Some religious believers claim that unbelievers are bound to hell. Well, I have a problem with this. It's a lot like saying that the person sitting in the sinking boat simply isn't going to make it because, as fate would have it, they can't swim. If that's truly the case, then teaching them to swim would be of tantamount importance, and I know some religious people think saving the nonbeliever is an important cause. But the question I keep coming back to, does that supply any moral reason to sink the boat any faster? I don't think so.

Also, what if you picked the wrong religion and you bet on the wrong God and Allah is the one true God, and you spent your life as a Christian, or vice-versa, so you're really not going to heaven, but hell? What if it's not a friendly submarine down there waiting to take us? What if it's the North Koreans? Why risk gambling so recklessly? Why throw away your life and the live's of others on one giant what if? Seems irresponsible, if you ask me.

And when I see things like this...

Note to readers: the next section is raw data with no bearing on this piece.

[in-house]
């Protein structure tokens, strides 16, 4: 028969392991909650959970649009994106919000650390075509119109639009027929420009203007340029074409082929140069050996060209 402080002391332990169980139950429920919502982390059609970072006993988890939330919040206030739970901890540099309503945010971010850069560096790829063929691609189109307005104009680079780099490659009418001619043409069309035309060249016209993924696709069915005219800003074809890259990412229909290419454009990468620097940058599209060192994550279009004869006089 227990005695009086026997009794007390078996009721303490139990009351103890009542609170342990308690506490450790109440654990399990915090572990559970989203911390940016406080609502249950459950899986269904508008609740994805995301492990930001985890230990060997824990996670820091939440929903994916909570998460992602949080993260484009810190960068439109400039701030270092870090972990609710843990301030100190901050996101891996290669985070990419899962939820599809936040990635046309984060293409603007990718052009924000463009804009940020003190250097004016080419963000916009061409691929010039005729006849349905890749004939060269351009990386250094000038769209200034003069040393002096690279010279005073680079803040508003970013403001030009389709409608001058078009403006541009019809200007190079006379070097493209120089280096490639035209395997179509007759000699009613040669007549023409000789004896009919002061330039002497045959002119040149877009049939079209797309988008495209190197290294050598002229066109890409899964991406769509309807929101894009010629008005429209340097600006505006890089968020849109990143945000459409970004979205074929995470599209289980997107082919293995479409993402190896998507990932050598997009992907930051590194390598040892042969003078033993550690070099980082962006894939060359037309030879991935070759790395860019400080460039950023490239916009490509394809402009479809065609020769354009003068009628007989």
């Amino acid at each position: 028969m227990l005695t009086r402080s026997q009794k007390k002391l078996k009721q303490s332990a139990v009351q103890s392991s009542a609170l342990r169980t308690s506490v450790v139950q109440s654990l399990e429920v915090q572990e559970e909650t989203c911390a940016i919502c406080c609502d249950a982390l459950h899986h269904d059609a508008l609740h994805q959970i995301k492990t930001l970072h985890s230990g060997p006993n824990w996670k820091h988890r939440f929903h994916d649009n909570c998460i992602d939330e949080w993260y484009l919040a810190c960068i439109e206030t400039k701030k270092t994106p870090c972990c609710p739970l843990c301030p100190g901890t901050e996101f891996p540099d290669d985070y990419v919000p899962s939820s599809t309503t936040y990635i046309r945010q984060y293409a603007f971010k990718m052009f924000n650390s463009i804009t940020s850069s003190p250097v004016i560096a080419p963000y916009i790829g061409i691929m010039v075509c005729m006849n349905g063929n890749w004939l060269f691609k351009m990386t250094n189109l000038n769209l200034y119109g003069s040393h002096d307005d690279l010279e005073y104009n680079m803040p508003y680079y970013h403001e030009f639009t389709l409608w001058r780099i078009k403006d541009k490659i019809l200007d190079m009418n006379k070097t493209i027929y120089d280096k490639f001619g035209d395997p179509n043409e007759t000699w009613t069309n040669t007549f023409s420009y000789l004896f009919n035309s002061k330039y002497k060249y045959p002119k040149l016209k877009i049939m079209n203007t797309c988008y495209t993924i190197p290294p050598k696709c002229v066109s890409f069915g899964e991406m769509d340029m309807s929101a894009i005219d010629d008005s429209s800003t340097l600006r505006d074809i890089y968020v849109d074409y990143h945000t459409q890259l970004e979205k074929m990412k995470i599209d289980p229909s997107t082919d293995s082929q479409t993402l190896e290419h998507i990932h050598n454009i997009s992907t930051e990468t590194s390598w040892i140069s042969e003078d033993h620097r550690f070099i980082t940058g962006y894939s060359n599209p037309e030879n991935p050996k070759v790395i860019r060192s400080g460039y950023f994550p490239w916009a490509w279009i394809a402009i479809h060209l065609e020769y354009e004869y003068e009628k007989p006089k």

Well, I think we all have concern to worry. Why? Because...

Both of these girls have magical beliefs in imagined submarines that may or may not be there for the rest of us. 

And when they start waving around their guns, well, their magical beliefs might just be insidious enough to convince them that blowing a hole wide open in our big lovely boat might just serve their best interests. 

And that's the point I'm trying to make here. It can't be about our  *individual best interests. It has to be about the interests of all of us, which is why Sam Harris expresses morality as any goal which strives toward bringing about human (and animal) flourishing. Anything that impedes human (or animal) flourishing would fall somewhere on the nasty side of the swamp end of the moral landscape. Anything that helps raise human flourishing to new echelons must reside somewhere on the grand peaks of that same moral landscape.

It's expressly because morality is a rational endeavor, and that we must reason through what is right and what is wrong that appeals to higher morality are rather meaningless. Regardless of whether there exists a morality outside of ourselves, it's how we go about in living moral lives that matters. It's the moral landscape we traverse daily, which concerns us. It's only here on this playing field that the moral game has lasting consequences and so every moral action counts.